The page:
I'm not nearly as wiped out tonight although we pushed along today and when we stopped at 5 p.m., we were only a couple of wheelbarrows of wood short of filling one whole shed. One whole shed full of wood! Whoo-hoo!

Stay tuned tomorrow for a picture of the full shed. (Can you stand the wait?) What a beautiful sight it will be!


Marty S. said...

I see you really need help. If Buddy's health permits, and Florida Mom is OK, we'll see you in early May.

But, Wes doesn't believe it!

Jordan said...

I see that the picture at the top of the page shows you being all organized about planning the garden and stuff. What I'm curious to know is, what are the books that you have stacked up there? If they're helpful gardening books, I'd sure love to know what they are!!! Inquiring minds want to know!

Jennifer Jo said...

This is impressive. Mr. H would LOVE it if I went out and helped him with the wood. And you make it sound so romantic (bet you didn't realize THAT when you were typing)---makes me eager for an empty nest...

Erin said...

sorry to hear about your cold snap! Although, if Mother Nature woudn't tease with early spring days...! It will be fun to see the progress on the house this year, and can't wait to see that wood shed picture! time now to go rinse the color out of my hair... part of my spring cleaning you know, LOL!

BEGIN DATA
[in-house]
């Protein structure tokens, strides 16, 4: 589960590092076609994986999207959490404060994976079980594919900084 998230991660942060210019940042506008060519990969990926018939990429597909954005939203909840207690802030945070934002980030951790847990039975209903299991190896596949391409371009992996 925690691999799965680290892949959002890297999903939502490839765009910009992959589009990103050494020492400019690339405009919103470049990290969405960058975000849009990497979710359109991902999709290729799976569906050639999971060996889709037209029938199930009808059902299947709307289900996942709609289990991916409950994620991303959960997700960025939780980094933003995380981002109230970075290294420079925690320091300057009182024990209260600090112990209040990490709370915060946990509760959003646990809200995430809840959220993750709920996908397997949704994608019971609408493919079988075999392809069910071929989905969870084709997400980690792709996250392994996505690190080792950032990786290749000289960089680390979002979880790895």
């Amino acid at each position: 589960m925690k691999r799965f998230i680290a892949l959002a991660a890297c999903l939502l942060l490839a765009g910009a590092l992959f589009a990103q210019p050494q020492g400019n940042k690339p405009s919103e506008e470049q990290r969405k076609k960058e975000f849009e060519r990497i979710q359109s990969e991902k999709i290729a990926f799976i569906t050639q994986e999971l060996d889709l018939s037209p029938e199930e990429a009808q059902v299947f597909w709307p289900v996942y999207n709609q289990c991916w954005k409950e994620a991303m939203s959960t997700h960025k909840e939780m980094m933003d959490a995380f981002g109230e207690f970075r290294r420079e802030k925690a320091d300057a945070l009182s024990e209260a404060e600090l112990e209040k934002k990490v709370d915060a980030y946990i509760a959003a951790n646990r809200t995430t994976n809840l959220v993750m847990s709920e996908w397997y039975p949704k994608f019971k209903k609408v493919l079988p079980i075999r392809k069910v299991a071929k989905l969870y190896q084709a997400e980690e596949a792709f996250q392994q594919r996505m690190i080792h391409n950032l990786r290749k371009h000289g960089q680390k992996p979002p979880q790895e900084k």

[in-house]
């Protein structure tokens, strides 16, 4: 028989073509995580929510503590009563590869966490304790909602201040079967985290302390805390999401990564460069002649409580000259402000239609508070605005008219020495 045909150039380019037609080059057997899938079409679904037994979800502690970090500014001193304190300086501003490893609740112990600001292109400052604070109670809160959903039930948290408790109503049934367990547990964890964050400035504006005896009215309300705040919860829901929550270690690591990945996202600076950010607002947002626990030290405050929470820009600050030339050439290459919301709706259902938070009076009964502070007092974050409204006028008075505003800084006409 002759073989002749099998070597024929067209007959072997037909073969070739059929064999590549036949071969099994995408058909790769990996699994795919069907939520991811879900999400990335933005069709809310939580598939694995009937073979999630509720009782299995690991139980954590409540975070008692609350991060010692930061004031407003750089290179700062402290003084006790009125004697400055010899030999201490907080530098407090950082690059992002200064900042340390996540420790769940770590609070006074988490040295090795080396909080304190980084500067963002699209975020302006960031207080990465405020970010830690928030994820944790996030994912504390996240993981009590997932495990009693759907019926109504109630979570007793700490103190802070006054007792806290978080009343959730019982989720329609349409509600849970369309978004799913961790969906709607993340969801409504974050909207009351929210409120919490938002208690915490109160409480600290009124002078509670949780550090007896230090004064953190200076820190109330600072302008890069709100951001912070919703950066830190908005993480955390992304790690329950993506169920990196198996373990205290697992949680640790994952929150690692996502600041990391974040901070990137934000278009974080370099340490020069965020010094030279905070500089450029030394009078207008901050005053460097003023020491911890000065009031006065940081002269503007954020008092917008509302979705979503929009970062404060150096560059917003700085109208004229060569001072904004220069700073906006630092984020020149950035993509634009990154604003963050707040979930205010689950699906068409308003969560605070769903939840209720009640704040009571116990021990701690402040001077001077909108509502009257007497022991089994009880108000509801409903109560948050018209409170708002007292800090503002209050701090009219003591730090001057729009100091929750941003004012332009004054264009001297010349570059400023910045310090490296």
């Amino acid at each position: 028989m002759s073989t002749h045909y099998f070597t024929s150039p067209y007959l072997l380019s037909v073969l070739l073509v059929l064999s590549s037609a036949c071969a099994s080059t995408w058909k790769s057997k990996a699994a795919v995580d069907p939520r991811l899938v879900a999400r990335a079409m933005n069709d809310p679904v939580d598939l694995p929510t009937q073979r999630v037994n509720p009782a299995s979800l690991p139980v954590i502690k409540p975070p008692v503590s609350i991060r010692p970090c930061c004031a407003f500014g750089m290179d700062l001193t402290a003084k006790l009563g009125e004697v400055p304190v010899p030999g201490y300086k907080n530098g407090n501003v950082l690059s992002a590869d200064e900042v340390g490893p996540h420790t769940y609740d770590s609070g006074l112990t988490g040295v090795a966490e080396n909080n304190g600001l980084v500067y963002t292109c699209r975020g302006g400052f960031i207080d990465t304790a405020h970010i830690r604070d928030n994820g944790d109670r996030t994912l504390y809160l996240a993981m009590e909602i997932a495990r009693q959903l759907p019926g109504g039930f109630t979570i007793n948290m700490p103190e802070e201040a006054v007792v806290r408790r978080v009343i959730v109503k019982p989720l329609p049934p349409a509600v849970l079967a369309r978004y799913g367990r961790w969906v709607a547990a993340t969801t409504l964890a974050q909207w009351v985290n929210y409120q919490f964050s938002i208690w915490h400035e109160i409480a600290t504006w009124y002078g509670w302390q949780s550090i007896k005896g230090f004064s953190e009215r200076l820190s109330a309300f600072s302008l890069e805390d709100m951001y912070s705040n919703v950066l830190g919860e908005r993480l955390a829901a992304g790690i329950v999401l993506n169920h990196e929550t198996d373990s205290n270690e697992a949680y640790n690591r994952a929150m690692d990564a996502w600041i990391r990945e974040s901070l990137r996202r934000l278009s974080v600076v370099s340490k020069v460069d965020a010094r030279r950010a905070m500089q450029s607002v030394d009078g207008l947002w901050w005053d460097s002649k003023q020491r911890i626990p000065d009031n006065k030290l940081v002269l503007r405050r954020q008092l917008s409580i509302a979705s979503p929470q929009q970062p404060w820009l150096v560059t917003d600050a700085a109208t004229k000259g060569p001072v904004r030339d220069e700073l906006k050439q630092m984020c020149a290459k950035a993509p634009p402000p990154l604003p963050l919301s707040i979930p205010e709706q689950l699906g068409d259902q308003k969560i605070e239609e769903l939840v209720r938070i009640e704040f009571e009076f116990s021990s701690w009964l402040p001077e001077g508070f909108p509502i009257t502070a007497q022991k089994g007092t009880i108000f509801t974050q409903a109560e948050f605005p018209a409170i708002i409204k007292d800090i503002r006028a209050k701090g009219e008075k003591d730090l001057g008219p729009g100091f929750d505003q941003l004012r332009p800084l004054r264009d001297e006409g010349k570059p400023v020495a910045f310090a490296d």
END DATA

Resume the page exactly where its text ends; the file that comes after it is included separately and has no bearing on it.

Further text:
Mama Pea said...

Hey, Mart - I, too, will be surprised if you can leave the business to carry on without you. That would be the business that you sold how long ago? The business that the new owner can't operate without you as his number one key employee? The business that I don't think you'll ever "retire" from?

And you're right. We do need help. In more ways than one!

Hi, Jordan - The book on top is "The Garden Primer" by Barbara Damrosch (Eliot Coleman is her husband). She's had tons of actual gardening experience (veggies, herbs, fruit trees, berries and flowers) and I love the down-to-earth way she writes A great reference book in my mind.